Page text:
The Little Plane That Couldn't Lift Off
Have you ever met someone who's so talented but never seems to get anywhere?
We all know that person, right? Smart through high school but barely squeaked through college, and now working a job that they're good at but which means nothing to them.
They wake up each day dreading the commute, dreading another eight hours in office. The thought that a job should be meaningful seems laughable to them. Meaning — that's for other people.
And maybe this person is carrying some extra weight, and every time they've made a plan to lose it, they make it a few weeks before falling flat on their face. Or maybe they set a goal to run a half-marathon, and the training sessions go great until their shin hurts and then it's over.
Heck, even when they make a cleaning schedule, it lasts for a few days before it falls off the refrigerator and never gets picked up.
This person just can't deliver on their goals. Habits elude them. And though they live a pretty decent life — reasonable pay, the occasional vacation — they can't help but feel like they just can't succeed at anything they really try at. And that makes them feel like they are failures.
And Behind The Mask Is…
Let's just come clean: when we're talking about that person, we're talking about us, dig?
We are those people.
The stupid thing is that we clearly have passions, interests, and skills. We're awesome at the guitar, and we can sit and fiddle with it for hours like it's nothing special but we won't ever play a gig. We write huge novels that might be excellent but that nobody will ever read.
We're not afraid of working hard. It just feels like everything we should work hard at, we can't manage it. We rock the unimportant, and flub the important.
And of course we get inside our own heads: we convince ourselves we're not finishers, that we're dabblers. We convince ourselves we're broken, that we don't know how to fix ourselves.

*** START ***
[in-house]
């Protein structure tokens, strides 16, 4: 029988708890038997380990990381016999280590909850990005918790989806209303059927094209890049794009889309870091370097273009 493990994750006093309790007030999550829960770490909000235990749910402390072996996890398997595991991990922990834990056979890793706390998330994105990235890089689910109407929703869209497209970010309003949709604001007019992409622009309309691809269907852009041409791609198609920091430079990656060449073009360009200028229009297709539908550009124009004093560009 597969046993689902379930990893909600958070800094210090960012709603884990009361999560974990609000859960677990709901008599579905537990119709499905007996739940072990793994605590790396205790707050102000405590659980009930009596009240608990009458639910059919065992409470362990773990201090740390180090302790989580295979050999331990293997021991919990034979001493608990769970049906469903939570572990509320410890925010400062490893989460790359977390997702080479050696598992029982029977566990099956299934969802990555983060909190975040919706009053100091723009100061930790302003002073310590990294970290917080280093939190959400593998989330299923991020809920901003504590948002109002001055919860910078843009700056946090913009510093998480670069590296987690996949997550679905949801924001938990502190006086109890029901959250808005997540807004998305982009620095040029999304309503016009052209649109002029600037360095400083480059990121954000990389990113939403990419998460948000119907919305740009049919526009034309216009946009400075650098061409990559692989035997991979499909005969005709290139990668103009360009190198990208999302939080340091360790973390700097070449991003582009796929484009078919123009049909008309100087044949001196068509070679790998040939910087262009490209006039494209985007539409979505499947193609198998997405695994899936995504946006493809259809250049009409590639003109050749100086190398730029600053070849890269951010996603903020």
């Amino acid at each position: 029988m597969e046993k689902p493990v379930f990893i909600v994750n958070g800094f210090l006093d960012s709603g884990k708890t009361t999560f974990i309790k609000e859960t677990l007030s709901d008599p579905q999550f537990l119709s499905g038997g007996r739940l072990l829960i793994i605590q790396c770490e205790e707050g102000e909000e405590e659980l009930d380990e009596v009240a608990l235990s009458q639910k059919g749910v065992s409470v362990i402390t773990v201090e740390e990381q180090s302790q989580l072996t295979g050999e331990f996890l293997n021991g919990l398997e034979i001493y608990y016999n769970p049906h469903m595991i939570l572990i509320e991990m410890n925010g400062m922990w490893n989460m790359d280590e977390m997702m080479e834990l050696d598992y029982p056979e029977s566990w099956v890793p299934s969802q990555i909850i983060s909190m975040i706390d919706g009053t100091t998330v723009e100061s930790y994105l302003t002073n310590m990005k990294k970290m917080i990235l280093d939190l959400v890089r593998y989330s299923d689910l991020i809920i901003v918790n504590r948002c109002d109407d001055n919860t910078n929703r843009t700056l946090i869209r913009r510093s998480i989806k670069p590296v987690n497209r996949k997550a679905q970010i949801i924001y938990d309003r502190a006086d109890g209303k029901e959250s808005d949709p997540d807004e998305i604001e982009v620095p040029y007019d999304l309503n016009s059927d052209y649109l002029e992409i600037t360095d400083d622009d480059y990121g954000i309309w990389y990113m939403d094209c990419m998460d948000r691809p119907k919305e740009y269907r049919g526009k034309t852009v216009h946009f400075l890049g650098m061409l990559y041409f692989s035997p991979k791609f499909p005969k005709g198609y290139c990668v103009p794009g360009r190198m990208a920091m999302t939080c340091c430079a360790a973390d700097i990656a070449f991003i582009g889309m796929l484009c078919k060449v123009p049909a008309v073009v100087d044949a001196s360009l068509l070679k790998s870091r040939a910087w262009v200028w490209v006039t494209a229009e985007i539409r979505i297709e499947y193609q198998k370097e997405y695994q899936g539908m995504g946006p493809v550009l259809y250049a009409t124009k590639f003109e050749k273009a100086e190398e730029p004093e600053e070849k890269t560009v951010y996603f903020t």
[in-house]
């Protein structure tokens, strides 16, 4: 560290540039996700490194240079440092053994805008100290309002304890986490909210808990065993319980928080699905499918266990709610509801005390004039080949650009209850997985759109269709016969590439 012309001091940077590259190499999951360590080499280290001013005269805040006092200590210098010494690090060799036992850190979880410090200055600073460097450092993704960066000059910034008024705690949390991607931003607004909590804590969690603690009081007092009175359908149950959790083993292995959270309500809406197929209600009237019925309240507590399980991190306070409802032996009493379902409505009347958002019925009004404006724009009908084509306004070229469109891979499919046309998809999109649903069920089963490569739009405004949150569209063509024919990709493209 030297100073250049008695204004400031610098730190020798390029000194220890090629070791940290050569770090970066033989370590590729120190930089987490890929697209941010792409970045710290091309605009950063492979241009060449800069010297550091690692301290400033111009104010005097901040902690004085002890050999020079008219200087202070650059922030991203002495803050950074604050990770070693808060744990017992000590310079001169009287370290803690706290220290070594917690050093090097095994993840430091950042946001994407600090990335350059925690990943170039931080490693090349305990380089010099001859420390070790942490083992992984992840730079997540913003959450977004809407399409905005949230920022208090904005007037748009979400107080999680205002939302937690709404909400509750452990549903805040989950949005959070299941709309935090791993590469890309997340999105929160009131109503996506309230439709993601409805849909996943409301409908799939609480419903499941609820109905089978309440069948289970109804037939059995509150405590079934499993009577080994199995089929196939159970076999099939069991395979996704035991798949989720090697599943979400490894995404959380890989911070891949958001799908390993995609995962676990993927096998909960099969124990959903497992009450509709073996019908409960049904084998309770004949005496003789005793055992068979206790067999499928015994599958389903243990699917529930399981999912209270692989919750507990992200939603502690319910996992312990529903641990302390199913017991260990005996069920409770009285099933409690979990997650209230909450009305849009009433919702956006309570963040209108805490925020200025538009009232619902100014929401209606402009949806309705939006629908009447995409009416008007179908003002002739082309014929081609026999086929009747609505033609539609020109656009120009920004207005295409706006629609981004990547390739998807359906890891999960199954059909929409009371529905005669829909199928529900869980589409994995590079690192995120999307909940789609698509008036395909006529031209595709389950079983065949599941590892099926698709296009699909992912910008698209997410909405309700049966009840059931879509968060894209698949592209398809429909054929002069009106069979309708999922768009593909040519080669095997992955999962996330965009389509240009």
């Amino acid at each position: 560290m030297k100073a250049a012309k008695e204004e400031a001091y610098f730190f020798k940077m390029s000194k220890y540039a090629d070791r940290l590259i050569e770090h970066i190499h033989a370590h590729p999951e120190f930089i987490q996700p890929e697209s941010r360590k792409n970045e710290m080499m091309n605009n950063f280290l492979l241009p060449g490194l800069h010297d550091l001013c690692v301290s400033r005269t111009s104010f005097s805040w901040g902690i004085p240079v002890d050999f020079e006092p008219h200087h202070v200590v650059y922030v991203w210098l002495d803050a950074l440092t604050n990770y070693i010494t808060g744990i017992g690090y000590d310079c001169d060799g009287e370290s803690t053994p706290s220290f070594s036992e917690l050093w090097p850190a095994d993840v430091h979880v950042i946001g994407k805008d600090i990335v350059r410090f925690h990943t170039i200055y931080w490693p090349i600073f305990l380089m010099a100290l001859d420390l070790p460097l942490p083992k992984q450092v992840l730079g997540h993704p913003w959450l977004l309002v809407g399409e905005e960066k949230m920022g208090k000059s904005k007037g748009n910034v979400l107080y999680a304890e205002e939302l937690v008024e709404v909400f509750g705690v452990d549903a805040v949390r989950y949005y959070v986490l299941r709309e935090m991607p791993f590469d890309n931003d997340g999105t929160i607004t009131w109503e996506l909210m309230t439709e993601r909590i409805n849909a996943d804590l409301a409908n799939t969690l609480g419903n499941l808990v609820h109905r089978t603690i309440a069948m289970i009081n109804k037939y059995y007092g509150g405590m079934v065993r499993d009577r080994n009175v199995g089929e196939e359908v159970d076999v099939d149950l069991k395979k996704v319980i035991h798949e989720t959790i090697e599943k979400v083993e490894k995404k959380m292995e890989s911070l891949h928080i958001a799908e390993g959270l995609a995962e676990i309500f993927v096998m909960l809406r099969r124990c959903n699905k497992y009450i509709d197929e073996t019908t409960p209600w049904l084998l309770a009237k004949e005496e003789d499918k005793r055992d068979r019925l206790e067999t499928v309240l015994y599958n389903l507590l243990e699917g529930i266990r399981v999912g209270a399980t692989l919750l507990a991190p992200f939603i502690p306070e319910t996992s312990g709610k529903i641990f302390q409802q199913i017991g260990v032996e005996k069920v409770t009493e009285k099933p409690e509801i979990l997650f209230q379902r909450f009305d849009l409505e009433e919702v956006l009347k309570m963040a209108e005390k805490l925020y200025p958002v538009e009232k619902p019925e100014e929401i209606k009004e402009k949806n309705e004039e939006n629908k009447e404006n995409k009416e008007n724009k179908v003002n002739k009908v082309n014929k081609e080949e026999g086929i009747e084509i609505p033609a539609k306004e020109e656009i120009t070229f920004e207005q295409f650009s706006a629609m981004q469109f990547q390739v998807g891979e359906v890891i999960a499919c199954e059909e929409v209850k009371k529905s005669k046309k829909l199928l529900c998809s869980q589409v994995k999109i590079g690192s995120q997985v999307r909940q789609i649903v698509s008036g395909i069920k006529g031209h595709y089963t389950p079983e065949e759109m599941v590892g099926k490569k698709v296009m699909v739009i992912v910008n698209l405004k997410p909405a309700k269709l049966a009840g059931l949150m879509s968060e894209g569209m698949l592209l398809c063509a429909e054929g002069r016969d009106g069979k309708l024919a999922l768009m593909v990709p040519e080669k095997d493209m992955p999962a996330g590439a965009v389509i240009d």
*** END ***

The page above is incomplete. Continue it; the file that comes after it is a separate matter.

And we can see clearly that it costs us: we stop taking risks. We don't get raises. We don't ask the guy or gal out. We never begin to sell that brilliant side hustle start-up.
Here Comes The Sun
Here cometh the good news: We aren't alone.
And maybe even more enticingly, we're not broken for good. Each of us in the Perpetual Failers Club can fix these problems for ourselves.
I'm not talking 'fix' them, like 'read an article that tells you why Elon Musk starts his day by combing his hair' and then suddenly you're inspired enough that you ask out your long-term crush and you quit your job to suddenly pursue your passion for surfing.
I'm talking about doing the real work. The nitty-gritty exploration of our perceptions of risk around our hangups.
The deep dive into why we act the way we do.
A (Small) Semi-Tangential Rant
Okay, we all read those James Clear articles, right? Those are great.
But we come away from them being like 'Oh! I just have to eat yogurt and I'll be a success! I get it!'
Those things are all about the psychology of why we tick. And if you want to know on a broad level how humans who are successful tend to be, those are what you should read.
But that doesn't explain why you perpetually shy away from conflict, or why you consistently revise your final drafts of projects over and over again.